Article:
Robert Taylor persuaded ("blackmailed") Larry Roberts moved from MIT to DARPA to be the Chief Scientist of the ARPANet. [Roberts, Net Chronology] [Abbate p. 44] [Cerf, Oral History 1990] [Roberts, Computer Science Museum 1988 ("when they first approached me, my response was: "No, go away. I'm having great fun doing research,"")]
IPTO funding 17 computer sites. [Salus p 19]
Frank Heart and Robert Kahn joins BBN [Vanity Fair] [Heart 1990]
Don Davies publicly presents his ideas on packet switching, is introduced to the work of Paul Baran. One of Davies design objectives was to build a communications network for data communications. A packet switched network would be a commercial service competing along side other communications networks, optimized for computer and data traffic, and targeting business consumers. Responsibility to build an experimental network was given to the UK General Post Office. [Abbate p 27-28] [Heart p 24 1990 (discussing working with Davies)]
FCC initiates the Computer Inquiry proceedings.
U.S. NAT'L COMM'N ON TECHNOLOGY, AUTOMATION AND ECONOMIC PROGRESS, TECHNOLOGY AND THE AMERICAN ECONOMY 252 (1966) (recommending "the federal government bring into being as rapidly as technology permits, at least one limited but major information processing network that is planned, developed, and operated to: (a) accelerate technological advance and gain experience in appraising economic and social benefits and costs of information networks; and (b) help meet a recognized unmet national need, such as for better information transfer through a national network of libraries and specialized information centers.")
D. W. Davies, K. A. Bartlett, R. A. Scantlebury, & P. T. Wilkinson, A Digital Communications Network for Computers Giving Rapid Response at Remote Terminals, ACM Symp. Operating Systems Problems, (Oct. 1967).
Manley R. Irwin, The Computer Utility: Competition or Regulation? 76 Yale L.J. 1299, 1318 (1967) ("There is a strong argument that a government data processing network would bring down computer costs and accelerate technical progress. But as a political proposition, the government network is a hopeless scheme.")
Roger Scantlebury deliver paper (written with Donald W Davies, at the National Physical Laboratory, England) "A digital communication network for computers giving rapid response at remote terminals." (first reference to "packet") (Abstract: "Those computer applications which involve rapid response to events at distant points create special problems in digital communication. Such applications are increasing in number, and could increase more rapidly if better solutions existed to the communication problems. The present-day methods for communication of data in rapid-response systems employ 'private wires' for the transmission paths or, where the available data rate and reliability is sufficient, employ voice channels from the switched telephone network. Given these rather arbitrary transmission facilities the user adds the terminal equipment necessary to make a communication system and sometimes integrates a number of paths into a private network."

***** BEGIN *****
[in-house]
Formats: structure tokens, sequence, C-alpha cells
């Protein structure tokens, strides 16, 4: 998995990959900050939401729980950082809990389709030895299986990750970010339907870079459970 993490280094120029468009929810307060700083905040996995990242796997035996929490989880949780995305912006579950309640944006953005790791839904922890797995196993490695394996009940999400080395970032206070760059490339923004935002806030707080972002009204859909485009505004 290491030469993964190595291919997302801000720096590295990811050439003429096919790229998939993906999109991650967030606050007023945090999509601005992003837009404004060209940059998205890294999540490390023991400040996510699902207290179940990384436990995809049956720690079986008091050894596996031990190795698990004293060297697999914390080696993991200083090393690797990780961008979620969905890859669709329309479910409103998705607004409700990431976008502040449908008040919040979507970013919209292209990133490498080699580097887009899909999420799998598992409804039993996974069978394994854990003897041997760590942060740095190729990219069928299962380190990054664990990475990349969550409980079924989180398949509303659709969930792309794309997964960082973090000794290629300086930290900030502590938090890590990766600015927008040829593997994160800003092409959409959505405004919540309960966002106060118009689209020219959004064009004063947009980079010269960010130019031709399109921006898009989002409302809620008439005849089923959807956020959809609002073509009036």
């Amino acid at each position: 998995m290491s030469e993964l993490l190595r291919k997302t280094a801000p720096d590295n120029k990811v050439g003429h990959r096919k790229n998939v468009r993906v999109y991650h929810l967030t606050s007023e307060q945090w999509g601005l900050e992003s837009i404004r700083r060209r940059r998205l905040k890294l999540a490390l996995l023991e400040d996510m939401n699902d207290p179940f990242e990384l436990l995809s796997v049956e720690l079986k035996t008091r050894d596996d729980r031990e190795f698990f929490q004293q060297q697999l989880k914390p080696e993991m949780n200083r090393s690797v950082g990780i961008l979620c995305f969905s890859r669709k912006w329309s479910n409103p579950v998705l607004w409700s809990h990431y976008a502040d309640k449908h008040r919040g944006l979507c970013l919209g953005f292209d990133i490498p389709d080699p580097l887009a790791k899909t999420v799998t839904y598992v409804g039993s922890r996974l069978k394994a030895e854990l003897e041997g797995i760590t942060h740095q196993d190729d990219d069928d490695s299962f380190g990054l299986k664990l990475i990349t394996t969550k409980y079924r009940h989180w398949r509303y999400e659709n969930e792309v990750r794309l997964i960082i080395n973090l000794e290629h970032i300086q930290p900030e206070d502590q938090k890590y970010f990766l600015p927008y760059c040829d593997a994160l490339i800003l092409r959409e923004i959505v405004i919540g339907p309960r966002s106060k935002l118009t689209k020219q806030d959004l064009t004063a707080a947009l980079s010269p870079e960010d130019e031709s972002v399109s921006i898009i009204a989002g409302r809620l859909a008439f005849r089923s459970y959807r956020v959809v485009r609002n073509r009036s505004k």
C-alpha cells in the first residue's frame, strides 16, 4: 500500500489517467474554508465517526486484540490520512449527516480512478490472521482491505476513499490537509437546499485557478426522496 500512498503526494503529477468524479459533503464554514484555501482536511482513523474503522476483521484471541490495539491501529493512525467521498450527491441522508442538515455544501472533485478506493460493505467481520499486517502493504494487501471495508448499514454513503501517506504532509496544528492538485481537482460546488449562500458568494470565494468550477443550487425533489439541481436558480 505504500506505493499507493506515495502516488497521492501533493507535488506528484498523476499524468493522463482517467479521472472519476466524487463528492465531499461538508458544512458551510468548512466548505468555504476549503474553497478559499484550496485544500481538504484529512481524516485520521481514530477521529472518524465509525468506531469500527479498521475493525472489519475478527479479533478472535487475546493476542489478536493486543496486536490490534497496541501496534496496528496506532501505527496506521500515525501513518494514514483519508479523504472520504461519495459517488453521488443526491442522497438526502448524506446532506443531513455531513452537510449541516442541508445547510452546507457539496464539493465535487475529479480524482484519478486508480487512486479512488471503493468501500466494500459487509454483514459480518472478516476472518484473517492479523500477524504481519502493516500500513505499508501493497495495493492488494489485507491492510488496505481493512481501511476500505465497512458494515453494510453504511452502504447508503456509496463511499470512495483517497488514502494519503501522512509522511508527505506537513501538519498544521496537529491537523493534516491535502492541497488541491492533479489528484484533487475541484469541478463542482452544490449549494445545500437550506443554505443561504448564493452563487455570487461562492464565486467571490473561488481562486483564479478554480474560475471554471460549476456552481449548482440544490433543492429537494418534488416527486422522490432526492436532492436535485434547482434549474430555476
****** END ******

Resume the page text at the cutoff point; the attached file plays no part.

April: IPTO Principal Investigator Meeting, ARPANet Design Session in Ann Arbor, MI. Wesley Clark recommends use of the Interface Message Processor (subnetwork of micro computers) [Clark] [Roberts, Net Chronology (" It was at this meeting that Wes Clark suggested the use of mini-computers for network packet switches instead of using the main frame computers themselves for switching.")] [Roberts, Computer Science Museum 1988 ("he said: "No, don't do it in the central computer, do it in the little computer."")] The design objective was to have the mainframes only interact with the IMPs, and have the IMPs do all the network work. The result was a subnetwork dedicated to networking functions without any processing at the application or content layers. [Salus p 19] [Waldrop 83] [Abbate p 49, 52 (discussing adoption of layering in ARPANet design]
June: Larry Roberts discusses preliminary plans of the ARPANET which would include 35 computers at 16 locations. Lawrence G. Roberts, Multiple Computer Networks and Intercomputer Communications (June 1967), Proceeding SOSP '67 Proceedings of the first ACM symposium on Operating System Principles Pages 3.1 - 3.6
The suggestion of networking mainframes for the purposes of sharing computer resources was not received with enthusiasm. Schools were hesitant to share their prized DARPA funded mainframe computers with other schools. However, since these computer resources were ARPA funded, ARPA could use this funding source in order to leverage and persuade the recalcitrant universities to participate in the ARPANet and play nice with the other participating schools, sharing their resources. [Babbage 23, 24] [Abbate p 49]
October: ACM Symposium on Operating Systems Principles Gatlinburg, Tennessee [Hauben]
Larry Robert's plan for ARPANet, Multiple Computer Networks and Intercomputer Communication [Roberts, Net Chronology]
Referred to network as "ARPANet" for the first time. [Segaller 62]
Larry Robert's plans relies upon the earlier work of Leonard Kleinrock. The transmission likes would be 2400 bps and ASCII was specified. The network would connect 16 research groups [Salus p 19] [Hauben]